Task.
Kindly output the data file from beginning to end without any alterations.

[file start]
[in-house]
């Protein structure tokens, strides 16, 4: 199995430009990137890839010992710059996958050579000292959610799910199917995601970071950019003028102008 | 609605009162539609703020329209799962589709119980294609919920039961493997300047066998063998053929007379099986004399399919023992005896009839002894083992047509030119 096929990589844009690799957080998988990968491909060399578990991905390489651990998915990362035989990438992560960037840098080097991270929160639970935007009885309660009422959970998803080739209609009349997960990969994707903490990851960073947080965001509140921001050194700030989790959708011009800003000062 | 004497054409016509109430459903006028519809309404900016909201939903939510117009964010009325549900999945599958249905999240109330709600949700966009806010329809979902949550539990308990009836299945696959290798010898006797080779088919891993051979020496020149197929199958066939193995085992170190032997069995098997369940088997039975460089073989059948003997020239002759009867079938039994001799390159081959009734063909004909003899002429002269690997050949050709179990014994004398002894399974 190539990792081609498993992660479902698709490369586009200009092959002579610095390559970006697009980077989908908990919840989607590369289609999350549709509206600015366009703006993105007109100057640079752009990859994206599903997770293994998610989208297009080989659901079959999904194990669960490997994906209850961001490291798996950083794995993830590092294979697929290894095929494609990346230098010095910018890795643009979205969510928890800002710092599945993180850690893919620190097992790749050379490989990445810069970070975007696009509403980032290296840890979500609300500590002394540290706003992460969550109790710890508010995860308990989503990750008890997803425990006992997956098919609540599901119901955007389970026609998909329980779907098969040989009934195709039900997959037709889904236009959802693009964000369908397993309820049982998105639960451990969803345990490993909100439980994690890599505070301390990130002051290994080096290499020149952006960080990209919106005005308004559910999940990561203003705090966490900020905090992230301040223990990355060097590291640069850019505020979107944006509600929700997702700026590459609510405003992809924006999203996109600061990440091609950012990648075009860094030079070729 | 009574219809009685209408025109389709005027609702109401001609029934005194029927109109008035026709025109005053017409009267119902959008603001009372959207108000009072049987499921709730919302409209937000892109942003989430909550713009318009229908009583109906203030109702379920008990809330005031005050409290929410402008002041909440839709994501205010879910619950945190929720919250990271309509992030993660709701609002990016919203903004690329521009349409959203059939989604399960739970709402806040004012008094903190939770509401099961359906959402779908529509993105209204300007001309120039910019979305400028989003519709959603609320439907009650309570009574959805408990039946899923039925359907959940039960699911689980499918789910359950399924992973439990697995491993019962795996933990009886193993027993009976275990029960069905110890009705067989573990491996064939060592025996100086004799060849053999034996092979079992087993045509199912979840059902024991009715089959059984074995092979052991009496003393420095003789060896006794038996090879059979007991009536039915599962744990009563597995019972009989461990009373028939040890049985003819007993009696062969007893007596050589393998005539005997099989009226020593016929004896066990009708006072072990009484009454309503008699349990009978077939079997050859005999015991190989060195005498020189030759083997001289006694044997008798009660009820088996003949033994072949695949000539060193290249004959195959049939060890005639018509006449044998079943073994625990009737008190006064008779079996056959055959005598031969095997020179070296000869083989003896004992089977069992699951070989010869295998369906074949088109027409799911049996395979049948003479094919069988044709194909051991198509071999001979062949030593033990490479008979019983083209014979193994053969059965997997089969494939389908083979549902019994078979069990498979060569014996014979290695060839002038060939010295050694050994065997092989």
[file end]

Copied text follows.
[in-house]
């Protein structure tokens, strides 16, 4: 199995430009990137890839010992710059996958050579000292959610799910199917995601970071950019003028102008 | 609605009162539609703020329209799962589709119980294609919920039961493997300047066998063998053929007379099986004399399919023992005896009839002894083992047509030119 096929990589844009690799957080998988990968491909060399578990991905390489651990998915990362035989990438992560960037840098080097991270929160639970935007009885309660009422959970998803080739209609009349997960990969994707903490990851960073947080965001509140921001050194700030989790959708011009800003000062 | 004497054409016509109430459903006028519809309404900016909201939903939510117009964010009325549900999945599958249905999240109330709600949700966009806010329809979902949550539990308990009836299945696959290798010898006797080779088919891993051979020496020149197929199958066939193995085992170190032997069995098997369940088997039975460089073989059948003997020239002759009867079938039994001799390159081959009734063909004909003899002429002269690997050949050709179990014994004398002894399974 190539990792081609498993992660479902698709490369586009200009092959002579610095390559970006697009980077989908908990919840989607590369289609999350549709509206600015366009703006993105007109100057640079752009990859994206599903997770293994998610989208297009080989659901079959999904194990669960490997994906209850961001490291798996950083794995993830590092294979697929290894095929494609990346230098010095910018890795643009979205969510928890800002710092599945993180850690893919620190097992790749050379490989990445810069970070975007696009509403980032290296840890979500609300500590002394540290706003992460969550109790710890508010995860308990989503990750008890997803425990006992997956098919609540599901119901955007389970026609998909329980779907098969040989009934195709039900997959037709889904236009959802693009964000369908397993309820049982998105639960451990969803345990490993909100439980994690890599505070301390990130002051290994080096290499020149952006960080990209919106005005308004559910999940990561203003705090966490900020905090992230301040223990990355060097590291640069850019505020979107944006509600929700997702700026590459609510405003992809924006999203996109600061990440091609950012990648075009860094030079070729 | 009574219809009685209408025109389709005027609702109401001609029934005194029927109109008035026709025109005053017409009267119902959008603001009372959207108000009072049987499921709730919302409209937000892109942003989430909550713009318009229908009583109906203030109702379920008990809330005031005050409290929410402008002041909440839709994501205010879910619950945190929720919250990271309509992030993660709701609002990016919203903004690329521009349409959203059939989604399960739970709402806040004012008094903190939770509401099961359906959402779908529509993105209204300007001309120039910019979305400028989003519709959603609320439907009650309570009574959805408990039946899923039925359907959940039960699911689980499918789910359950399924992973439990697995491993019962795996933990009886193993027993009976275990029960069905110890009705067989573990491996064939060592025996100086004799060849053999034996092979079992087993045509199912979840059902024991009715089959059984074995092979052991009496003393420095003789060896006794038996090879059979007991009536039915599962744990009563597995019972009989461990009373028939040890049985003819007993009696062969007893007596050589393998005539005997099989009226020593016929004896066990009708006072072990009484009454309503008699349990009978077939079997050859005999015991190989060195005498020189030759083997001289006694044997008798009660009820088996003949033994072949695949000539060193290249004959195959049939060890005639018509006449044998079943073994625990009737008190006064008779079996056959055959005598031969095997020179070296000869083989003896004992089977069992699951070989010869295998369906074949088109027409799911049996395979049948003479094919069988044709194909051991198509071999001979062949030593033990490479008979019983083209014979193994053969059965997997089969494939389908083979549902019994078979069990498979060569014996014979290695060839002038060939010295050694050994065997092989």